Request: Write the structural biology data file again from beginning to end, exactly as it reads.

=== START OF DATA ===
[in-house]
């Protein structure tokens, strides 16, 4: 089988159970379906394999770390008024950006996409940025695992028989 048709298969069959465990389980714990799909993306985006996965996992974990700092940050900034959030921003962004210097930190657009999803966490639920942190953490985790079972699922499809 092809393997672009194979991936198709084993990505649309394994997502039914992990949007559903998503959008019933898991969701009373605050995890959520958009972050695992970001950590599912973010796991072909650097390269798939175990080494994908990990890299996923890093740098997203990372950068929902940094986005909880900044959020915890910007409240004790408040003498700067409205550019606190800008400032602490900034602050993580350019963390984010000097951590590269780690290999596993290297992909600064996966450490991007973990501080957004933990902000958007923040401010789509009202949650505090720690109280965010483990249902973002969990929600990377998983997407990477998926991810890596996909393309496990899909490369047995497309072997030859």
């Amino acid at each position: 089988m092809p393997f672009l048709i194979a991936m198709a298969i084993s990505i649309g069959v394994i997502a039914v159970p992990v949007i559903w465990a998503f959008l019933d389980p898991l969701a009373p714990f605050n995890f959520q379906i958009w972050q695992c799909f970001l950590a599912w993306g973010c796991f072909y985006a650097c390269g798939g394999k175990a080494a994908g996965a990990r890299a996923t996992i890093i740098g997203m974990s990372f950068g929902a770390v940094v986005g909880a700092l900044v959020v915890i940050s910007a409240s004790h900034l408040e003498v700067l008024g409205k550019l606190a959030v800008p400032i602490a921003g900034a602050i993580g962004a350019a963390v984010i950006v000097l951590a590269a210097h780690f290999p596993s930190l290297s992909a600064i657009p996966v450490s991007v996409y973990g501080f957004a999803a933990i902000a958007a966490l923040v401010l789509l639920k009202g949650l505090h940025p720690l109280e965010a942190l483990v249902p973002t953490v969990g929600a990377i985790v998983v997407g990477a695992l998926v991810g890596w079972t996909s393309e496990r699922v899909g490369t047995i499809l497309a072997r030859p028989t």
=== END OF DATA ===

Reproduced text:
[in-house]
């Protein structure tokens, strides 16, 4: 089988159970379906394999770390008024950006996409940025695992028989 048709298969069959465990389980714990799909993306985006996965996992974990700092940050900034959030921003962004210097930190657009999803966490639920942190953490985790079972699922499809 092809393997672009194979991936198709084993990505649309394994997502039914992990949007559903998503959008019933898991969701009373605050995890959520958009972050695992970001950590599912973010796991072909650097390269798939175990080494994908990990890299996923890093740098997203990372950068929902940094986005909880900044959020915890910007409240004790408040003498700067409205550019606190800008400032602490900034602050993580350019963390984010000097951590590269780690290999596993290297992909600064996966450490991007973990501080957004933990902000958007923040401010789509009202949650505090720690109280965010483990249902973002969990929600990377998983997407990477998926991810890596996909393309496990899909490369047995497309072997030859």
């Amino acid at each position: 089988m092809p393997f672009l048709i194979a991936m198709a298969i084993s990505i649309g069959v394994i997502a039914v159970p992990v949007i559903w465990a998503f959008l019933d389980p898991l969701a009373p714990f605050n995890f959520q379906i958009w972050q695992c799909f970001l950590a599912w993306g973010c796991f072909y985006a650097c390269g798939g394999k175990a080494a994908g996965a990990r890299a996923t996992i890093i740098g997203m974990s990372f950068g929902a770390v940094v986005g909880a700092l900044v959020v915890i940050s910007a409240s004790h900034l408040e003498v700067l008024g409205k550019l606190a959030v800008p400032i602490a921003g900034a602050i993580g962004a350019a963390v984010i950006v000097l951590a590269a210097h780690f290999p596993s930190l290297s992909a600064i657009p996966v450490s991007v996409y973990g501080f957004a999803a933990i902000a958007a966490l923040v401010l789509l639920k009202g949650l505090h940025p720690l109280e965010a942190l483990v249902p973002t953490v969990g929600a990377i985790v998983v997407g990477a695992l998926v991810g890596w079972t996909s393309e496990r699922v899909g490369t047995i499809l497309a072997r030859p028989t």